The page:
I've committed a bunch of commits to a project on Github, however I realized I hadn't set up the proper email and committer full name on the computer I'm currently using to make my commits and therefore the users avatar and email address are not there.

How can I rewrite all past commit email and usernames?

  • 7
    possible duplicate of How do I change the author of a commit in git? – givanse Jan 8 '14 at 18:40
  • I experienced this after changing the email address on my GitHub account. In addition to pushing code changes from the local git repo using the git command line (and not the GitHub desktop) interface, I also edited text and managed files directly from the remote git repo using the GitHub web interface. The new email address propagated only to the commits resulting from the latter actions and not the former. – Bob Basmaji Aug 18 at 16:41
up vote 132 down vote accepted

You can use this alias so you can do:

git change-commits GIT_AUTHOR_NAME "old name" "new name"

or for the last 10 commits:

git change-commits GIT_AUTHOR_EMAIL "old@email.com" "new@email.com" HEAD~10..HEAD

Alias:

change-commits = "!f() { VAR=$1; OLD=$2; NEW=$3; shift 3; git filter-branch --env-filter \"if [[ \\\"$`echo $VAR`\\\" = '$OLD' ]]; then export $VAR='$NEW'; fi\" $@; }; f "

Source: https://github.com/brauliobo/gitconfig/blob/master/configs/.gitconfig

Hope it is useful.

  • 1
    i did not get my tags, but this works. thanks. – Bharat Apr 21 '16 at 11:37
  • 6
    Also git change-commits GIT_COMMITTER_EMAIL "old@example.com" "new@example.com" to change the committer email. – this.lau_ Jan 31 '17 at 21:32
  • 13
    fixed for "eval: [[: not found" on ubuntu and add a confirm change-commits = "!f() { VAR1=$1; VAR='$'$1; OLD=$2; NEW=$3; echo \"Are you sure for replace $VAR $OLD => $NEW ?(Y/N)\";read OK;if [ \"$OK\" = 'Y' ] ; then shift 3; git filter-branch --env-filter \"if [ \\\"${VAR}\\\" = '$OLD' ]; then export $VAR1='$NEW';echo 'to $NEW'; fi\" $@; fi;}; f " – qxo Apr 8 '17 at 4:37
  • 5
    git: 'change-commits' is not a git command. See 'git --help'. Means you have not added the alias to your git config. e.g. git config -e – Wayne Aug 20 '17 at 12:49
  • This just made duplicates of all the commits with the email I wanted to change. Doesn't appear to rewrite history. @Olivier Verdier's solution worked for me. – Jake Wilson Nov 21 '17 at 16:10

The solution is already there: Change the author and committer name and e-mail of multiple commits in Git

Namely,

git filter-branch -f --env-filter \
"GIT_AUTHOR_NAME='Newname'; GIT_AUTHOR_EMAIL='newemail'; \
GIT_COMMITTER_NAME='committed-name'; GIT_COMMITTER_EMAIL='committed-email';" HEAD
  • 2
    wouldn't this change the author name for all the commits (entire history) of the branch? – hasen May 27 '10 at 17:21
  • 2
    Yeah, that would change all commits to the new author info. – ewall May 28 '10 at 19:31
  • 3
    Please mark questions as duplicates instead of copy pasting the answer. – givanse Jan 8 '14 at 18:40
  • 1
    what if I didn't specify an old name or old email? git says "empty ident <> not allowed" – Griffan Apr 10 '15 at 21:06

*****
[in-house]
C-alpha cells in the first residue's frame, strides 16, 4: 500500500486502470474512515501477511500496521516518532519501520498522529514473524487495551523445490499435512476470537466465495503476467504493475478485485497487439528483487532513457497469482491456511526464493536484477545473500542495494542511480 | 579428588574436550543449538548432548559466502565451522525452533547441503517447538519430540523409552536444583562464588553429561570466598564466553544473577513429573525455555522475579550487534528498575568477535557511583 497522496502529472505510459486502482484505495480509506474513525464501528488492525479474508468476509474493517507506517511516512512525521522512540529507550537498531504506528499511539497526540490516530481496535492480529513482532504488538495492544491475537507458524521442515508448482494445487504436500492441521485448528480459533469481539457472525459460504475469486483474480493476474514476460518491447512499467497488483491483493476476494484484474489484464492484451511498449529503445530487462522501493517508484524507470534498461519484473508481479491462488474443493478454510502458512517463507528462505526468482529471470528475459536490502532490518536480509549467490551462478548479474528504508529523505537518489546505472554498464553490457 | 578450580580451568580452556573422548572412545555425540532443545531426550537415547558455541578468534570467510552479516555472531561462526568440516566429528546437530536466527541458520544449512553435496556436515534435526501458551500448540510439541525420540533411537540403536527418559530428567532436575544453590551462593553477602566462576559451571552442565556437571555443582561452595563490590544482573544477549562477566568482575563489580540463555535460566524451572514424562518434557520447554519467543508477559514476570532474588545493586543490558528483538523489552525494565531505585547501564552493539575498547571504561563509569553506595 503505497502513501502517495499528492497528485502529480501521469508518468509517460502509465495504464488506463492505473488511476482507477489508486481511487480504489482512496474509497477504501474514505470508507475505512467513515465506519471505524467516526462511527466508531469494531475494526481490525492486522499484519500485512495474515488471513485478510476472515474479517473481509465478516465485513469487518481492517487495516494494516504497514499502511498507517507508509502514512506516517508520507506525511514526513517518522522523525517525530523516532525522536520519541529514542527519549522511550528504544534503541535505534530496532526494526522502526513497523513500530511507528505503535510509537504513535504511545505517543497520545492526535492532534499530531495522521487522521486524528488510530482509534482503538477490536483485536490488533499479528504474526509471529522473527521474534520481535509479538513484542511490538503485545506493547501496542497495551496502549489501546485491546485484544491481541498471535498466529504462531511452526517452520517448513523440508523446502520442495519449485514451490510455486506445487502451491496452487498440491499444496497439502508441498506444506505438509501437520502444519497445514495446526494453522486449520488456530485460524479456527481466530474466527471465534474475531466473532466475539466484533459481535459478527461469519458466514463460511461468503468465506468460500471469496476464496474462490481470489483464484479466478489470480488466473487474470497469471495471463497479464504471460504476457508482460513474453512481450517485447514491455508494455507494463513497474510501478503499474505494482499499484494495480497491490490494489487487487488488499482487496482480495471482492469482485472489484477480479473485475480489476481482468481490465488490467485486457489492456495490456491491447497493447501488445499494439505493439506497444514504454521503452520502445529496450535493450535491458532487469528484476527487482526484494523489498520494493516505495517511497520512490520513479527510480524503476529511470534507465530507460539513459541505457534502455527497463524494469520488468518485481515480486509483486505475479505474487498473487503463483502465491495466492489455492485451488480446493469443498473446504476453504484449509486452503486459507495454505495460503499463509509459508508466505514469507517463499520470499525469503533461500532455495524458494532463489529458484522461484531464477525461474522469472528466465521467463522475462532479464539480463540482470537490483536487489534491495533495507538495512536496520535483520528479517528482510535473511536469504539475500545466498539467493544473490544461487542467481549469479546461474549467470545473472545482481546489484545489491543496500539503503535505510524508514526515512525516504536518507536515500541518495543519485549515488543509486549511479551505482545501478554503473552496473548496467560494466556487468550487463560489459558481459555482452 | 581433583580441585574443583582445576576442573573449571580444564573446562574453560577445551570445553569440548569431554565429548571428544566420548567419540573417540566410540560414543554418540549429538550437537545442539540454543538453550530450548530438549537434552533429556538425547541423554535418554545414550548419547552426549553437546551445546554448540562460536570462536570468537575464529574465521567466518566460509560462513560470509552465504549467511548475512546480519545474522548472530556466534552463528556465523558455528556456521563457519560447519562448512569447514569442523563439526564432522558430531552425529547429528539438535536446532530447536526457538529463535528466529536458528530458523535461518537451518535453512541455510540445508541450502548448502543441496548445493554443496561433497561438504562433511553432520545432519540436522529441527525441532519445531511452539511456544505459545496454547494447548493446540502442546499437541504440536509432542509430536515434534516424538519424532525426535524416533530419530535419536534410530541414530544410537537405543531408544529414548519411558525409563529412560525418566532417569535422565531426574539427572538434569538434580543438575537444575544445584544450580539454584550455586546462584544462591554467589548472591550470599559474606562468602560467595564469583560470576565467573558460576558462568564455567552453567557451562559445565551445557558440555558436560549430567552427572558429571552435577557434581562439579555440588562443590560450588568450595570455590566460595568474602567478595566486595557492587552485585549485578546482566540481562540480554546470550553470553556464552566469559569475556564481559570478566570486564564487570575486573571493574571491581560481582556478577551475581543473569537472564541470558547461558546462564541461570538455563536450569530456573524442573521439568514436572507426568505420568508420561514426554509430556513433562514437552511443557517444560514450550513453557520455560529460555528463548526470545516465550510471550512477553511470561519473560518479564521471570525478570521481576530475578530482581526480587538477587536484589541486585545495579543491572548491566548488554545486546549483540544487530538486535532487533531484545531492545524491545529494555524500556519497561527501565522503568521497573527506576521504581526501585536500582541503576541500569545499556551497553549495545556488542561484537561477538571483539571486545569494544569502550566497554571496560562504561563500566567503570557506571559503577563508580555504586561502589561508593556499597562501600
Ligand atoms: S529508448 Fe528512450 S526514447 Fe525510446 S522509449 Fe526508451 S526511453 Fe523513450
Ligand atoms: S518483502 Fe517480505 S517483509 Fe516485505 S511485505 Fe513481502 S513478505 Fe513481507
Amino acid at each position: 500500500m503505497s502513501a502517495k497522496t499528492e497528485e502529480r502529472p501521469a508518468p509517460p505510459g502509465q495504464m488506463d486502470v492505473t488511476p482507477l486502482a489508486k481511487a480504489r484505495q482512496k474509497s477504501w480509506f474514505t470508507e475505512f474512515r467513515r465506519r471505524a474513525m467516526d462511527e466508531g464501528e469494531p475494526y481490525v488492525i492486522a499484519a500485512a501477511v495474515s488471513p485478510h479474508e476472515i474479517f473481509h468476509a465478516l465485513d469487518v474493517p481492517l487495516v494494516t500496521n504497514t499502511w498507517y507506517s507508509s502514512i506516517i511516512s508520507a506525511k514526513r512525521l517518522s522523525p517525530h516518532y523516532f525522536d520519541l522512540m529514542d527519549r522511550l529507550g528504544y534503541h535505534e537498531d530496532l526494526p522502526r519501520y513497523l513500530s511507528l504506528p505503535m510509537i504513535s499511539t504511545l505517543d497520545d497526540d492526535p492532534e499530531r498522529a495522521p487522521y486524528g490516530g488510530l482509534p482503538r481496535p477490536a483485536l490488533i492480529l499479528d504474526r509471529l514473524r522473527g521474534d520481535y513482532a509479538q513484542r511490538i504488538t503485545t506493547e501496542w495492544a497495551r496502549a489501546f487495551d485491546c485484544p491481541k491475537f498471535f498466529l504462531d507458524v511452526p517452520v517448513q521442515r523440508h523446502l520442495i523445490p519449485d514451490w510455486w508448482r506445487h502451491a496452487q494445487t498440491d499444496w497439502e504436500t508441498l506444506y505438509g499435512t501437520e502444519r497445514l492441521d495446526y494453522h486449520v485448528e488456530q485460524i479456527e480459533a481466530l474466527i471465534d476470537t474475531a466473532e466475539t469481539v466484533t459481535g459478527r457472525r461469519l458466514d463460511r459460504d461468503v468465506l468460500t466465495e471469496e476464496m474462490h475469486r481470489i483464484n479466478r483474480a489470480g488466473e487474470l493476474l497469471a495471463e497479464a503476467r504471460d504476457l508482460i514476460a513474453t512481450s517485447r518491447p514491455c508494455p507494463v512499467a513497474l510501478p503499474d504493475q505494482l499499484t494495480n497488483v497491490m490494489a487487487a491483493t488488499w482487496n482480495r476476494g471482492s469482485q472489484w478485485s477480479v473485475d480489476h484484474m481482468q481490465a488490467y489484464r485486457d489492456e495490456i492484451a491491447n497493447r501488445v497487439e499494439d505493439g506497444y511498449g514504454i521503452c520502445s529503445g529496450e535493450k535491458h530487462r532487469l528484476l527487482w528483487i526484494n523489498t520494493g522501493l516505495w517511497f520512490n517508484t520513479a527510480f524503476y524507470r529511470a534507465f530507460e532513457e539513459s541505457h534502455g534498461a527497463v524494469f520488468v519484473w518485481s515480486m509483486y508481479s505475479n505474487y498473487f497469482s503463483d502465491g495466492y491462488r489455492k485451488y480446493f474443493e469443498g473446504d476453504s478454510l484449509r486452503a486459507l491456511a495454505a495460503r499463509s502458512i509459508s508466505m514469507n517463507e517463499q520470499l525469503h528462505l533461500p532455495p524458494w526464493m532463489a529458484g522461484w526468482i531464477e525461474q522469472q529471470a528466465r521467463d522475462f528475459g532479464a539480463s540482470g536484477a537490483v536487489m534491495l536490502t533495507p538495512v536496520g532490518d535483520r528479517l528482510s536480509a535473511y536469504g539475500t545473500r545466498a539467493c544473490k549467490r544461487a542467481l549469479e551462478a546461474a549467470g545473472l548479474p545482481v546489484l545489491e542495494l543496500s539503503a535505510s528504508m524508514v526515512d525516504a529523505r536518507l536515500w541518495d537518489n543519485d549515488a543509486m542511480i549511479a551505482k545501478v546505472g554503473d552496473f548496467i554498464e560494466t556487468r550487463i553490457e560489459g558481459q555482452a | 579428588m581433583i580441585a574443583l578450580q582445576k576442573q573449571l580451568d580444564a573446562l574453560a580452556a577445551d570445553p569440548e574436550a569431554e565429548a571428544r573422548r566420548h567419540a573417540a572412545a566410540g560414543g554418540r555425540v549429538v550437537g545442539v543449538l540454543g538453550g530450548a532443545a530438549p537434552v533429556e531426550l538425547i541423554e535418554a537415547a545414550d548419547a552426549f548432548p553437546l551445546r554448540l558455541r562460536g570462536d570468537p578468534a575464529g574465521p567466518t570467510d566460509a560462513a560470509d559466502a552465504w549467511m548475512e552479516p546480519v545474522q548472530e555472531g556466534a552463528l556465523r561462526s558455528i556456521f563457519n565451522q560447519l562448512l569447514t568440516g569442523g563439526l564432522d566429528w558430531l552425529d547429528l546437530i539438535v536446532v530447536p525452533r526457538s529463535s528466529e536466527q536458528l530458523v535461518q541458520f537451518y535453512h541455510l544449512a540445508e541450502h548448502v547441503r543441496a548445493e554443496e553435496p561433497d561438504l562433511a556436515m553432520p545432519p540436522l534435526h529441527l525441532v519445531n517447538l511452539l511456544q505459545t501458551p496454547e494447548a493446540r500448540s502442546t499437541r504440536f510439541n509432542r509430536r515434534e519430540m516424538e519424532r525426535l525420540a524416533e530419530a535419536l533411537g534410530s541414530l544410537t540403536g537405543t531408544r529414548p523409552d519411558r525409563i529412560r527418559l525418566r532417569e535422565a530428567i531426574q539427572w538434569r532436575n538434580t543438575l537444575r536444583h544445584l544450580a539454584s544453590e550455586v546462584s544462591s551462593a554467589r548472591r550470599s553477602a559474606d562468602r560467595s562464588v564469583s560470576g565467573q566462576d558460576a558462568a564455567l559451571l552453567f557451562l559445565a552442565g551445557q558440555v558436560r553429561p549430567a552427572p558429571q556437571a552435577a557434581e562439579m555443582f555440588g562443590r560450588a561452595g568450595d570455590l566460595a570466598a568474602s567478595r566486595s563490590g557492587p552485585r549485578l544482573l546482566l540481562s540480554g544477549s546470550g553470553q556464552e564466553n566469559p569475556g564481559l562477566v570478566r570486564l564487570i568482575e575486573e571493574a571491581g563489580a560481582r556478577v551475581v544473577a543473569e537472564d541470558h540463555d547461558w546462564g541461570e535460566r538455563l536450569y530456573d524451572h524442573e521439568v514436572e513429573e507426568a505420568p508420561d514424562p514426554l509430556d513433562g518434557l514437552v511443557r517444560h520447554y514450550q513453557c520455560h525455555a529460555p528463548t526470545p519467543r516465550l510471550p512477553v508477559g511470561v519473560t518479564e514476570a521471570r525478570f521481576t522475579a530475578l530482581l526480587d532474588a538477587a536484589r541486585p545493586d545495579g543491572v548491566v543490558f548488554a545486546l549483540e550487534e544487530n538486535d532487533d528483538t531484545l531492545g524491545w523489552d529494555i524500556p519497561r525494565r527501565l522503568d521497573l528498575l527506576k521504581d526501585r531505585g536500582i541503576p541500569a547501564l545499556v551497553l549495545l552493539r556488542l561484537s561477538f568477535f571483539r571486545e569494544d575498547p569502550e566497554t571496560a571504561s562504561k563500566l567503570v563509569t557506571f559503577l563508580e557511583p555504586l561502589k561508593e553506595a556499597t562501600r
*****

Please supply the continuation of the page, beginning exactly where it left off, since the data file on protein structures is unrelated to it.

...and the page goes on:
• @givanse I've just marked this as a duplicate – tobych May 9 '17 at 19:57

If you have already pushed some of your commits to the public repository, you do not want to do this, or it would make an alternate version of the master's history that others may have used. "Don't cross the streams... It would be bad..."

That said, if it is only the commits you have made to your local repository, then by all means fix this before you push up to the server. You can use the git filter-branch command with the --commit-filter option, so it only edits commits which match your incorrect info, like this:

git filter-branch --commit-filter '
      if [ "$GIT_AUTHOR_EMAIL" = "wrong_email@wrong_host.local" ];
      then
              GIT_AUTHOR_NAME="Your Name Here (In Lights)";
              GIT_AUTHOR_EMAIL="correct_email@correct_host.com";
              git commit-tree "$@";
      else
              git commit-tree "$@";
      fi' HEAD

After applying Olivier Verdier's answer:

git filter-branch -f --env-filter \
"GIT_AUTHOR_NAME='Newname'; GIT_AUTHOR_EMAIL='newemail'; \
GIT_COMMITTER_NAME='committed-name'; GIT_COMMITTER_EMAIL='committed-email';" HEAD

...to push the changed history on the original repository use:

git push origin +yourbranch

The above command (note the plus) forces rewriting the history on the original repo as well. Use with caution!

  • Worked for me, also correctly rewrote history on origin. – Xeverous Sep 15 '17 at 23:29
  • 3
    This is going to rewrite ALL the commits - irrespective of who authored it. Use with caution. – Bhavin Doshi Feb 27 at 20:36

For those that just want the easy copy paste version (aside from updating emails and names):

git config alias.change-commits "!f() { VAR=$1; OLD=$2; NEW=$3; shift 3; git filter-branch --env-filter \"if [[ \\\"$`echo $VAR`\\\" = '$OLD' ]]; then export $VAR='$NEW'; fi\" $@; }; f "
git change-commits GIT_AUTHOR_NAME "<Old Name>" "<New Name>" -f
git change-commits GIT_AUTHOR_EMAIL <old@email.com> <new@email.com> -f
git change-commits GIT_COMMITTER_NAME "<Old Name>" "<New Name>" -f
git change-commits GIT_COMMITTER_EMAIL <old@email.com> <new@email.com> -f
  • -bash: !f: event not found – Saiyine Aug 21 at 10:43

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